Isaac ben Reuben Albargeloni (born 1043) was a Spanish Talmudist and liturgical poet born in Barcelona. He was a judge in the Denia community, where he became connected with ibn Alḥatosh, likely due to becoming his son-in-law. Among his later descendants was Moses ben Naḥman (Naḥmanides); Judah Albargeloni is said to have been Isaac's pupil. He was one of five prominent contemporaneous scholars named Isaac and the regard in which he was held by his own and succeeding generations is indicated by the fact that he is simply designated "Ha-Rab Albargeloni." He wrote commentaries on various sections of the tractate Ketubot, and at the age of thirty-five (1078) translated, from the Arabic into Hebrew, Hai Gaon's Ha-Miḳḳaḥ weha-Mimkar, on buying and selling (Venice, 1602, and frequently afterward with commentaries). Noteworthy among his liturgical poems are his Azharot , included in the rituals of Constantine, Tlemçen, Tunis, Morocco, Algeria, and Oran.
There are 145 strophes in the poem, each consisting of three verses, and it ends with a Biblical quotation. Contemporaries said that Isaac's use of Biblical verses indicates great skill. Al-Ḥarizi remarked: "He has put the religious laws into rime, and has fitted them so well to Biblical passages that it almost seems as if the work had been inspired by a higher power." Isaac faithfully copied the division of the laws and interdictions of the Halakot Gedolot; at times even following its wording, while he also took into account the regulations of traditional literature referring to Biblical prescriptions. The following poems of Isaac are also included in the Azharot:Alah Mosheh le-Rosh Har Sinai (introduction)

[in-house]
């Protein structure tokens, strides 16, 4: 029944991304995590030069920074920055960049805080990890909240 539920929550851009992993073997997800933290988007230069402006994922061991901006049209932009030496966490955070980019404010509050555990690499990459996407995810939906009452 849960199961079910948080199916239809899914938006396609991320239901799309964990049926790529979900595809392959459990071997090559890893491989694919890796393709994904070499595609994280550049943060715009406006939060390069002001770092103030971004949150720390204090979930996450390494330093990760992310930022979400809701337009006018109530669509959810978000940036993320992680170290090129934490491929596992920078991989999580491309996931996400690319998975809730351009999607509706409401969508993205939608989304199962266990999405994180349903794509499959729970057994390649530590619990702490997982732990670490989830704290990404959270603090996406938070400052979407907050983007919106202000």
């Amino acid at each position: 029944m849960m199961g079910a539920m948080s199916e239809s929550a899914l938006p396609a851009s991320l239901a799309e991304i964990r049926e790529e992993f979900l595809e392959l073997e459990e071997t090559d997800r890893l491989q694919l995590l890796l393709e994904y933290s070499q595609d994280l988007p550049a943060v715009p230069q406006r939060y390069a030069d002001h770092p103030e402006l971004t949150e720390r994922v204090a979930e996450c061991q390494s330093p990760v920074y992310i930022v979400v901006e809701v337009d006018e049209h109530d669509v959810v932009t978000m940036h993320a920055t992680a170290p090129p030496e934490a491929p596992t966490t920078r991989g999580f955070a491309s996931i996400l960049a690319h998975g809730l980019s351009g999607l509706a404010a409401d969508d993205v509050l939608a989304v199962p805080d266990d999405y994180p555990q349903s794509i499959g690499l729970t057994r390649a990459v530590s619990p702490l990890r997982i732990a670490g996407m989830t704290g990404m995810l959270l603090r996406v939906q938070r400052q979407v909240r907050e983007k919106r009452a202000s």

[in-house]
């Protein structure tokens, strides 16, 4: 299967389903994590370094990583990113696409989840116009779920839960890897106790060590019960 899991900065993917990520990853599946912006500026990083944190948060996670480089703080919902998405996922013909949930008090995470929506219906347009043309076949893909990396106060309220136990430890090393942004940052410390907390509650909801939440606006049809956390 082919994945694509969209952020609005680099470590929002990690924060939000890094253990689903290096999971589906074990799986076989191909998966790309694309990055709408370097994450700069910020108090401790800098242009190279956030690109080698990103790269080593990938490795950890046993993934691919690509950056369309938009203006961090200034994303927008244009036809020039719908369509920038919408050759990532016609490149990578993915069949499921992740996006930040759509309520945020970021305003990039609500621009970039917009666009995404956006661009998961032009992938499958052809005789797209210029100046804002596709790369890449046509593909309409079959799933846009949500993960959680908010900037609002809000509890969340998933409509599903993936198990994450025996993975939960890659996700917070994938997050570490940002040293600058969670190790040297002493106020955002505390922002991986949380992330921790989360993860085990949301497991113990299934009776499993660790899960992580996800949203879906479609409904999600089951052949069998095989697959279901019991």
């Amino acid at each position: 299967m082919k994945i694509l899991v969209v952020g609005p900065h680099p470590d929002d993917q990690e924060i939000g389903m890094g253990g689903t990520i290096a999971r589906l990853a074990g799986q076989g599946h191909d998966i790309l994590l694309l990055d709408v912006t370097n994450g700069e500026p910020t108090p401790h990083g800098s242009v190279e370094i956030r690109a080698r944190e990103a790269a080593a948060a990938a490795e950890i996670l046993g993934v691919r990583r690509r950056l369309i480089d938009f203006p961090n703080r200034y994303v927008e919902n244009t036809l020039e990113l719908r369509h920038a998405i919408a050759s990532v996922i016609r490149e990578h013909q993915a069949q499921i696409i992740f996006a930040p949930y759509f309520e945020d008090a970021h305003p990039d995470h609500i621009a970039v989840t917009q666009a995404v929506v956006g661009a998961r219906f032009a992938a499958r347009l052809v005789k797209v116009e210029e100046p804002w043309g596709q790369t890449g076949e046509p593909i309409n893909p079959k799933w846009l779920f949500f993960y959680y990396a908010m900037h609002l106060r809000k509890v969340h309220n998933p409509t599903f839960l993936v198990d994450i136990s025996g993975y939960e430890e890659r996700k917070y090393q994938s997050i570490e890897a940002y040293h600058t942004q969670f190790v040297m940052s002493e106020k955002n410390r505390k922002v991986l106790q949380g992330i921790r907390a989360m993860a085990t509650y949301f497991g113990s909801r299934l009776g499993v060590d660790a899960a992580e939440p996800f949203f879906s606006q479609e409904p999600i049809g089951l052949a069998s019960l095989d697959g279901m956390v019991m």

Yom Zeh Horid (pizmon preceding the commands)
Yaḥid Nora 'Alilah (pizmon between the commands and interdictions)
Isaac also wrote Paḥadti mi-Yoẓeri and Yom Zeh Mekapper le-Shabim, both in three-line strophes, the latter with signature and alphabet. Rapoport also attributes to Isaac the works Ayumati Yonah, ahabah for the Sabbath before the Feast of Weeks, and Yaḳush be-'Onyo, ge'ullah for the fifth Sabbath after Pesaḥ, but other scholars dispute whether these works were created by Isaac.